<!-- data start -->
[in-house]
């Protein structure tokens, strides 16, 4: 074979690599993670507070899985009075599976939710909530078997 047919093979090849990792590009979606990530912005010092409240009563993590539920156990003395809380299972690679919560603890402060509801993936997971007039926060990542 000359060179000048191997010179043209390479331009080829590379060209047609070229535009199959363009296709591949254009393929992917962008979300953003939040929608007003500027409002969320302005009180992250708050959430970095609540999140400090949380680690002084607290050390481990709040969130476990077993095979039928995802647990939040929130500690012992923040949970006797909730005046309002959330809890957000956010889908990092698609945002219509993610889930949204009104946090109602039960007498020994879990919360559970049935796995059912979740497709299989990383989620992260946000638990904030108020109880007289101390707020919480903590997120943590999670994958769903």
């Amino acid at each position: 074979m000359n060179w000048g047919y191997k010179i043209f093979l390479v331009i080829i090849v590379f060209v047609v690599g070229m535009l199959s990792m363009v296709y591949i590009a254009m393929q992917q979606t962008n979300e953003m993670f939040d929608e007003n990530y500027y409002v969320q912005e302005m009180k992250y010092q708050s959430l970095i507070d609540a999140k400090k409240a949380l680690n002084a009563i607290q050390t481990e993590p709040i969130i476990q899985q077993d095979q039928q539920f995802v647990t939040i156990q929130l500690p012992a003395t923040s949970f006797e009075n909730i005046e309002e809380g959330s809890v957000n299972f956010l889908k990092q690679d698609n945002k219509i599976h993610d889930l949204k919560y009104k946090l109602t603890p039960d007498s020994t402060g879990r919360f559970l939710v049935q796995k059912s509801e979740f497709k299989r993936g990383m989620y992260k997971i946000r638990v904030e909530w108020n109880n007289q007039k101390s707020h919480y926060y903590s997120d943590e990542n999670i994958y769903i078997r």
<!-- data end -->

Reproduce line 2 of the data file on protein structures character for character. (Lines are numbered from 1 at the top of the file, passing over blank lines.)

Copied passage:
């Protein structure tokens, strides 16, 4: 074979690599993670507070899985009075599976939710909530078997 047919093979090849990792590009979606990530912005010092409240009563993590539920156990003395809380299972690679919560603890402060509801993936997971007039926060990542 000359060179000048191997010179043209390479331009080829590379060209047609070229535009199959363009296709591949254009393929992917962008979300953003939040929608007003500027409002969320302005009180992250708050959430970095609540999140400090949380680690002084607290050390481990709040969130476990077993095979039928995802647990939040929130500690012992923040949970006797909730005046309002959330809890957000956010889908990092698609945002219509993610889930949204009104946090109602039960007498020994879990919360559970049935796995059912979740497709299989990383989620992260946000638990904030108020109880007289101390707020919480903590997120943590999670994958769903």